Now is the perfect time to ask yourself, 

Do you allow God to draw you closer to Him? 

Do you  embrace Jesus as our Lord and Savior, and let Him feed your soul? 

Are you lost in the anxieties and worries of everyday life, such that Christ just gets pass you unnoticed? 

Pray that we take heart in the advice to slow down, being mindful of what’s happening around us, so that as the Psalmist says, we can “Taste and see the goodness of the Lord!”

I am the living bread that came down from Heaven, says the Lord; whoever eats this bread will live forever.” Jn. 6: 51

Focusing On the Lord

Man isn’t satisfied with what his status is and what he possesses. He continues to work at gaining more wealth or prestige. He doesn’t stop and the pursuit for these matters almost always consumes his time and energy. While this isn’t totally bad, it becomes a source of motivation that is temporary and ephemeral. What makes this bad and eventually devastating is when man uses unethical means to improve his stock as it becomes a perfect recipe for losing what is more important.  

In today’s Gospel (Jn. 6: 24-35), the crowd was looking for the Lord, obviously not for gaining spiritual wealth but for satisfying their hunger for food. Jesus said to them,


Amen, amen, I say to you, you are looking for me not because you saw signs but because you ate the loaves and were filled. Do not work for food that perishes but for the food that endures for eternal life, which the Son of Man will give you.  For on him the Father, God, has set his seal.” 

The Lord knows that life is filled with work and distractions in our faith journey. There are times that we must re-focus our energies on the more important matters. Thus He cautioned not to work for food that perishes but for the food that endures. We need to recognize that the work we do today will soon be forgotten, unless it is aligned with God’s will for our life. It is surely a waste of time wandering in the world only to find out later that what you were pursuing isn’t of value in the Kingdom of God.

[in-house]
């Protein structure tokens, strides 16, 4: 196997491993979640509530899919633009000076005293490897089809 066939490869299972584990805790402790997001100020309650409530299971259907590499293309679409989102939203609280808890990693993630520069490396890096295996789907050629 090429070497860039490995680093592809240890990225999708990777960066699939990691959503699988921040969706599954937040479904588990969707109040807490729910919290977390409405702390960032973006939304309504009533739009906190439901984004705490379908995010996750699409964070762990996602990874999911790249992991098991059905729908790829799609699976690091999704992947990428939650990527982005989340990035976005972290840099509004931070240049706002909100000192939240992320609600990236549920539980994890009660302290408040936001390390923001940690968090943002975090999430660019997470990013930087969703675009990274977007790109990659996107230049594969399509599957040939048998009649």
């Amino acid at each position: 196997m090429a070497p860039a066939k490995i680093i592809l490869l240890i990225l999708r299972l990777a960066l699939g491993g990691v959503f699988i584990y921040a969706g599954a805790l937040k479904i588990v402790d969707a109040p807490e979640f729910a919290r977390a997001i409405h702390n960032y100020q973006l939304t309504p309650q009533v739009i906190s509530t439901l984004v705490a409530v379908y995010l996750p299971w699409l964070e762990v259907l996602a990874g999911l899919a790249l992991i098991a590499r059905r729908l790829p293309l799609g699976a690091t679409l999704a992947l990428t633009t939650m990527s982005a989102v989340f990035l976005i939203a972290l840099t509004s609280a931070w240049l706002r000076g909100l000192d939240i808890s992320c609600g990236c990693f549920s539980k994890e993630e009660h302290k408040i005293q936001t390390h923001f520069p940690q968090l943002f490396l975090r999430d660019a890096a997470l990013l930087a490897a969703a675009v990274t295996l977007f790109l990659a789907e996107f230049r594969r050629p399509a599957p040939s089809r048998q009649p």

We should learn our lessons from the readings today to be unlike the Israelites who were grumbling against Moses and Aaron (First Reading: Ex. 16:2-4, 12-15). For them, food was more important and they already became ungrateful. They have forgotten easily that Yahweh delivered them from the bondage of slavery in Egypt. They had short memories and were filled with anxieties thinking about dying of hunger. They were focused on temporary matters and short-term gratification. They failed to see the power of God in providing them with anything as necessary in their journey towards the Promised Land.

Thus, we should work at enhancing and building our relationship with the Lord Jesus. We must not just continue with what we’re doing at the present, but rather give more time for reflection and attention to deepening our relationship with Him. 

Today, reflect on your own faith. Are you still failing to recognize the Lord despite the blessings you have received? Are you looking elsewhere for fulfillment, instead of focusing on Jesus, the Bread of Life? Do you still pursue your own plans without seeking to understand what God’s plan is for you?

Dear Lord, continue to bring me closer to You. Teach me to focus on You and not on things that are superficial and temporary. Direct me to matters that will make me understand Your Will for my life and in knowing so, enrich my relationship with You. Amen. 

One does not live on bread alone, but by every word that comes forth from the mouth of God.” Mt. 4:4b

God Provides